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Greenwood seniors 'live and learn' through books


What do returning to work after retirement, home improvements and last year's Sept. 11 terrorist attacks have in common? They're all discussion topics that can be sparked by the same book - at least when that book is taken up by the Living & Learning group at the Greenwood Senior Center.

Living & Learning is a discussion group that meets at the center every Wednesday at 11 a.m. Rather than discussing a new book in its entirety at each meeting, the group usually focuses on a few chapters of a book at a time.

Featured books cover topics such as self-help tips, philosophy and/or spirituality. The meetings typically draw between 10 and 15 people. Many are regulars who have been participating for years. Of course, newcomers are always welcomed.

At a recent meeting of the group, moderator Carin Mack greeted first-timer Tom Collins of Ballard. "Al's glad to have another man here," joked Mack, referring to the only other male out of the dozen who turned out for the gathering.

The group proceeded to read aloud and discuss several chapters from the book "On the Way Over the Hill" by Seattle author Grace Lee. The book is a compilation of essays on Lee's experiences as a senior.

While the group's free-form discussions would usually start off with comments regarding the chapter they just read, they would often veer off on to other subjects.

For example, just as the ball got rolling on the chapter about seniors returning to the work place, the group took a break to read out a few jokes from a local newsletter.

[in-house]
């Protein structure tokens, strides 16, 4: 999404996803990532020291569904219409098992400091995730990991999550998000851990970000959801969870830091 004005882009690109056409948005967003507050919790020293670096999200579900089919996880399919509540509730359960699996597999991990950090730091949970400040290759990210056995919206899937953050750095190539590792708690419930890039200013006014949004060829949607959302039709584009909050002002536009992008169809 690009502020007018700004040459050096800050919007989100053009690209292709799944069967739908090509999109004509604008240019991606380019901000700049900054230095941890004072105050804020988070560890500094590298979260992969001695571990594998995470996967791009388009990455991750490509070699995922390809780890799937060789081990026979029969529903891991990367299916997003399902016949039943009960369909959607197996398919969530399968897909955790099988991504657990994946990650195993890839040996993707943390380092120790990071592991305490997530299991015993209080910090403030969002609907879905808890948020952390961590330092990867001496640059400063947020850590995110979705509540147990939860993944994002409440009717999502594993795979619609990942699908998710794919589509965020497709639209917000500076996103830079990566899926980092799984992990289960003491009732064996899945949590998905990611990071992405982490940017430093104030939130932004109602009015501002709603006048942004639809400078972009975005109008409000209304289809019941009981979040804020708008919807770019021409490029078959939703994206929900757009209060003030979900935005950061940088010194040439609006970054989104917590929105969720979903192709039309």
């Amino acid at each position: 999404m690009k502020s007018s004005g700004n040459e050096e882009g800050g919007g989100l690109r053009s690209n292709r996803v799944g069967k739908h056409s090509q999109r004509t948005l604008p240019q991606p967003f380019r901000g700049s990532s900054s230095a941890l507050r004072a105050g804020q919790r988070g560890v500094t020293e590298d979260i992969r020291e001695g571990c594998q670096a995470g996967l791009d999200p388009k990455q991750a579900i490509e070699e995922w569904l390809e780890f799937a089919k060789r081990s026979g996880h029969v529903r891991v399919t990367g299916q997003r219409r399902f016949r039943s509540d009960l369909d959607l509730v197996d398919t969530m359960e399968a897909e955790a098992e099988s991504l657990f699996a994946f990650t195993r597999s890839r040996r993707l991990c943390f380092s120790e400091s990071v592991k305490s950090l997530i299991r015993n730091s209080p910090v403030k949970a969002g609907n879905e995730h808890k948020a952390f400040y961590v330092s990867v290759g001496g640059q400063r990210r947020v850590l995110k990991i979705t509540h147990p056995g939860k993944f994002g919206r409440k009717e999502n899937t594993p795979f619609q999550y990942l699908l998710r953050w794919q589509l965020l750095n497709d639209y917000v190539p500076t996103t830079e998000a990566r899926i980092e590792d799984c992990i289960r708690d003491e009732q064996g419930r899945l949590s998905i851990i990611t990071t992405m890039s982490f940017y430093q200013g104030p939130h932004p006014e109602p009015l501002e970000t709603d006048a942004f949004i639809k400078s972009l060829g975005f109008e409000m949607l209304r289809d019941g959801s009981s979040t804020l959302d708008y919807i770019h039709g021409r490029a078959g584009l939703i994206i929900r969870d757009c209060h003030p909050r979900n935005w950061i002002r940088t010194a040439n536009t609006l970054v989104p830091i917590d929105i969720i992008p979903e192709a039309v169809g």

"We don't always stay on topic," Living & Learning regular Norma Darrah whispered. The conversation then shifted to where to find reliable help for light household chores. Suggestions abounded.

Mack started Living & Learning over four years ago as a way to spark conversation among members at the Greenwood Senior Center. She is a social worker who specializes in geriatrics and has worked part-time at the Greenwood center since 1995. She also works at Tallmadge Hamilton House, a senior center in the University District.

"There are many people who are not able to discuss a lot of issues of concern," Mack said.

"Providing the opportunity to continue to grow really is an important part of what I do." The conversation during Living & Learning gatherings doesn't always stay light. As the hour-long meeting progressed, some participants talked about the difficulties of spending holidays alone, coping with family members who have cancer, and fears about terrorist attacks.

In leading the group's meetings, Mack tries to keep the conversation, for the most part, out of dangerous territory such as religion and politics.

While she usually comes up with the book selections herself, Mack said she welcomes suggestions from members.

At Living & Learning meetings, the featured book of the week isn't always the main attraction for participants. "The books give food for thought and really keep the conversation going," said Mack.

Greenwood Senior Center is located at 525 N. 85th St. For details, call 297-0875.